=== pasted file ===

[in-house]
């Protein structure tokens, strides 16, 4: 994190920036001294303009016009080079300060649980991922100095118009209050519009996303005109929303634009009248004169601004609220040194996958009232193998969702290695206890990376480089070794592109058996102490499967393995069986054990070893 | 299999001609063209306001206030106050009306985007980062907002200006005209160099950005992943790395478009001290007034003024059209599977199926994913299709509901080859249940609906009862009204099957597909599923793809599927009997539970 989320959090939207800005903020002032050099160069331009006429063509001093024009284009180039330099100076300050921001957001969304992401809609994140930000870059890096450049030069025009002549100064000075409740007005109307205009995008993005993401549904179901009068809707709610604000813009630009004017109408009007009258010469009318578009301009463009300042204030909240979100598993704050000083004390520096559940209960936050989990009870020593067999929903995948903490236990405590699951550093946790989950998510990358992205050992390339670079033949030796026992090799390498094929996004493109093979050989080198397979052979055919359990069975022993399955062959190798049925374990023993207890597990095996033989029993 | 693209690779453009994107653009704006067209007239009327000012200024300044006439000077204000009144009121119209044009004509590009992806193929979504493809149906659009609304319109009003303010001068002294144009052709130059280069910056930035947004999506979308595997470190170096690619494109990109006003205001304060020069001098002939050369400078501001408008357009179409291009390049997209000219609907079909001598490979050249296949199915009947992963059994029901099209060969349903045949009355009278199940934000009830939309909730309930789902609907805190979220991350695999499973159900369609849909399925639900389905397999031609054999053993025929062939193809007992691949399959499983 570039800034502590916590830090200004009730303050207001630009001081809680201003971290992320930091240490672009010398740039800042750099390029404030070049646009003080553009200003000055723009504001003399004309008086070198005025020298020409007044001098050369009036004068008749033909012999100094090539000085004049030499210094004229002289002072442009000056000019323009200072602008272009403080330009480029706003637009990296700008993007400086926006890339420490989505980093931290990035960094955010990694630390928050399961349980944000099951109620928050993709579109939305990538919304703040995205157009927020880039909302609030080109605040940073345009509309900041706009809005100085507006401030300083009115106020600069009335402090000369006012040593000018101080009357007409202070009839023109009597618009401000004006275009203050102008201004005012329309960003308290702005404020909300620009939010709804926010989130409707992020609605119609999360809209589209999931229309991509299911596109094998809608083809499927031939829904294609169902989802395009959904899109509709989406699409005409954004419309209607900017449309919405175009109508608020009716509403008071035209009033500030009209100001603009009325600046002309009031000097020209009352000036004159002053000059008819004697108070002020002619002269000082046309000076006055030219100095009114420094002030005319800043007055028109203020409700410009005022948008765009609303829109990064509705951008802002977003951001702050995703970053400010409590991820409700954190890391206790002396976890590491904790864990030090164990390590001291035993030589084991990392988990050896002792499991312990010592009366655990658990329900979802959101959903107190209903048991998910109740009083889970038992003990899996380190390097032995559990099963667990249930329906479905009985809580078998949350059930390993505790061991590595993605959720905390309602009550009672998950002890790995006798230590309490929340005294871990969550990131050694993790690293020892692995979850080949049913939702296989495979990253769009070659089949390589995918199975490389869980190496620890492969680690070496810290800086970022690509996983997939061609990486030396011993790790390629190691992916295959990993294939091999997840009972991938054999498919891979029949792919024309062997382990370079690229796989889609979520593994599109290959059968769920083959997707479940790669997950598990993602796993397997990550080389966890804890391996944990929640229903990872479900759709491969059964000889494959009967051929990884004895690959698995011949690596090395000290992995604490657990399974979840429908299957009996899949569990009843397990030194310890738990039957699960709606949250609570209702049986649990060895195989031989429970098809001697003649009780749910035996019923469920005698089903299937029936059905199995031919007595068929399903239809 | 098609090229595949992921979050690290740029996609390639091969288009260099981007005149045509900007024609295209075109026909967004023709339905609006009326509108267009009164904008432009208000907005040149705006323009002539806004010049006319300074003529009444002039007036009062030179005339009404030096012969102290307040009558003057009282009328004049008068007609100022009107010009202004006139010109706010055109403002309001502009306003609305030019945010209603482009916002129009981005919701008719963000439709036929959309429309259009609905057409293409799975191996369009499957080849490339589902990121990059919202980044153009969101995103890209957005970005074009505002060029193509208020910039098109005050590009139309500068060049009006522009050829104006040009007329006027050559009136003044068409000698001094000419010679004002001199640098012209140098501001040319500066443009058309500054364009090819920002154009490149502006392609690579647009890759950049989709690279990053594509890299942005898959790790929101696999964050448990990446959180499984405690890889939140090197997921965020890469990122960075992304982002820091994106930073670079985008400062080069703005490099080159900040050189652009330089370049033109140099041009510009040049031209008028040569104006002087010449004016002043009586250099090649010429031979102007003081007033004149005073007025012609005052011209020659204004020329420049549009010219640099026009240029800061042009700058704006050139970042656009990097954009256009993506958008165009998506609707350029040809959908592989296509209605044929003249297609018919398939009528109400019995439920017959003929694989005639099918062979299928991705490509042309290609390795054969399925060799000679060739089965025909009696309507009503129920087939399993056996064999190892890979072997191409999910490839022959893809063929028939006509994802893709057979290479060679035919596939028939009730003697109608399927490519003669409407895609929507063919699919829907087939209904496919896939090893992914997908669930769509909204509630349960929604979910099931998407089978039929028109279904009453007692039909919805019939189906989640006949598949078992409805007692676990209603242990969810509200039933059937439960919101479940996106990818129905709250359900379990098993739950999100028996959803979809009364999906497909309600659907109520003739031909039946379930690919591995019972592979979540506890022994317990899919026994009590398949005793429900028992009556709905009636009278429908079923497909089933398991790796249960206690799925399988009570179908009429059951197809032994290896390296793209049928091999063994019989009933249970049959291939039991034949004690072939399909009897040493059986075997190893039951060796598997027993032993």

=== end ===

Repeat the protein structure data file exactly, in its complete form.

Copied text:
[in-house]
């Protein structure tokens, strides 16, 4: 994190920036001294303009016009080079300060649980991922100095118009209050519009996303005109929303634009009248004169601004609220040194996958009232193998969702290695206890990376480089070794592109058996102490499967393995069986054990070893 | 299999001609063209306001206030106050009306985007980062907002200006005209160099950005992943790395478009001290007034003024059209599977199926994913299709509901080859249940609906009862009204099957597909599923793809599927009997539970 989320959090939207800005903020002032050099160069331009006429063509001093024009284009180039330099100076300050921001957001969304992401809609994140930000870059890096450049030069025009002549100064000075409740007005109307205009995008993005993401549904179901009068809707709610604000813009630009004017109408009007009258010469009318578009301009463009300042204030909240979100598993704050000083004390520096559940209960936050989990009870020593067999929903995948903490236990405590699951550093946790989950998510990358992205050992390339670079033949030796026992090799390498094929996004493109093979050989080198397979052979055919359990069975022993399955062959190798049925374990023993207890597990095996033989029993 | 693209690779453009994107653009704006067209007239009327000012200024300044006439000077204000009144009121119209044009004509590009992806193929979504493809149906659009609304319109009003303010001068002294144009052709130059280069910056930035947004999506979308595997470190170096690619494109990109006003205001304060020069001098002939050369400078501001408008357009179409291009390049997209000219609907079909001598490979050249296949199915009947992963059994029901099209060969349903045949009355009278199940934000009830939309909730309930789902609907805190979220991350695999499973159900369609849909399925639900389905397999031609054999053993025929062939193809007992691949399959499983 570039800034502590916590830090200004009730303050207001630009001081809680201003971290992320930091240490672009010398740039800042750099390029404030070049646009003080553009200003000055723009504001003399004309008086070198005025020298020409007044001098050369009036004068008749033909012999100094090539000085004049030499210094004229002289002072442009000056000019323009200072602008272009403080330009480029706003637009990296700008993007400086926006890339420490989505980093931290990035960094955010990694630390928050399961349980944000099951109620928050993709579109939305990538919304703040995205157009927020880039909302609030080109605040940073345009509309900041706009809005100085507006401030300083009115106020600069009335402090000369006012040593000018101080009357007409202070009839023109009597618009401000004006275009203050102008201004005012329309960003308290702005404020909300620009939010709804926010989130409707992020609605119609999360809209589209999931229309991509299911596109094998809608083809499927031939829904294609169902989802395009959904899109509709989406699409005409954004419309209607900017449309919405175009109508608020009716509403008071035209009033500030009209100001603009009325600046002309009031000097020209009352000036004159002053000059008819004697108070002020002619002269000082046309000076006055030219100095009114420094002030005319800043007055028109203020409700410009005022948008765009609303829109990064509705951008802002977003951001702050995703970053400010409590991820409700954190890391206790002396976890590491904790864990030090164990390590001291035993030589084991990392988990050896002792499991312990010592009366655990658990329900979802959101959903107190209903048991998910109740009083889970038992003990899996380190390097032995559990099963667990249930329906479905009985809580078998949350059930390993505790061991590595993605959720905390309602009550009672998950002890790995006798230590309490929340005294871990969550990131050694993790690293020892692995979850080949049913939702296989495979990253769009070659089949390589995918199975490389869980190496620890492969680690070496810290800086970022690509996983997939061609990486030396011993790790390629190691992916295959990993294939091999997840009972991938054999498919891979029949792919024309062997382990370079690229796989889609979520593994599109290959059968769920083959997707479940790669997950598990993602796993397997990550080389966890804890391996944990929640229903990872479900759709491969059964000889494959009967051929990884004895690959698995011949690596090395000290992995604490657990399974979840429908299957009996899949569990009843397990030194310890738990039957699960709606949250609570209702049986649990060895195989031989429970098809001697003649009780749910035996019923469920005698089903299937029936059905199995031919007595068929399903239809 | 098609090229595949992921979050690290740029996609390639091969288009260099981007005149045509900007024609295209075109026909967004023709339905609006009326509108267009009164904008432009208000907005040149705006323009002539806004010049006319300074003529009444002039007036009062030179005339009404030096012969102290307040009558003057009282009328004049008068007609100022009107010009202004006139010109706010055109403002309001502009306003609305030019945010209603482009916002129009981005919701008719963000439709036929959309429309259009609905057409293409799975191996369009499957080849490339589902990121990059919202980044153009969101995103890209957005970005074009505002060029193509208020910039098109005050590009139309500068060049009006522009050829104006040009007329006027050559009136003044068409000698001094000419010679004002001199640098012209140098501001040319500066443009058309500054364009090819920002154009490149502006392609690579647009890759950049989709690279990053594509890299942005898959790790929101696999964050448990990446959180499984405690890889939140090197997921965020890469990122960075992304982002820091994106930073670079985008400062080069703005490099080159900040050189652009330089370049033109140099041009510009040049031209008028040569104006002087010449004016002043009586250099090649010429031979102007003081007033004149005073007025012609005052011209020659204004020329420049549009010219640099026009240029800061042009700058704006050139970042656009990097954009256009993506958008165009998506609707350029040809959908592989296509209605044929003249297609018919398939009528109400019995439920017959003929694989005639099918062979299928991705490509042309290609390795054969399925060799000679060739089965025909009696309507009503129920087939399993056996064999190892890979072997191409999910490839022959893809063929028939006509994802893709057979290479060679035919596939028939009730003697109608399927490519003669409407895609929507063919699919829907087939209904496919896939090893992914997908669930769509909204509630349960929604979910099931998407089978039929028109279904009453007692039909919805019939189906989640006949598949078992409805007692676990209603242990969810509200039933059937439960919101479940996106990818129905709250359900379990098993739950999100028996959803979809009364999906497909309600659907109520003739031909039946379930690919591995019972592979979540506890022994317990899919026994009590398949005793429900028992009556709905009636009278429908079923497909089933398991790796249960206690799925399988009570179908009429059951197809032994290896390296793209049928091999063994019989009933249970049959291939039991034949004690072939399909009897040493059986075997190893039951060796598997027993032993």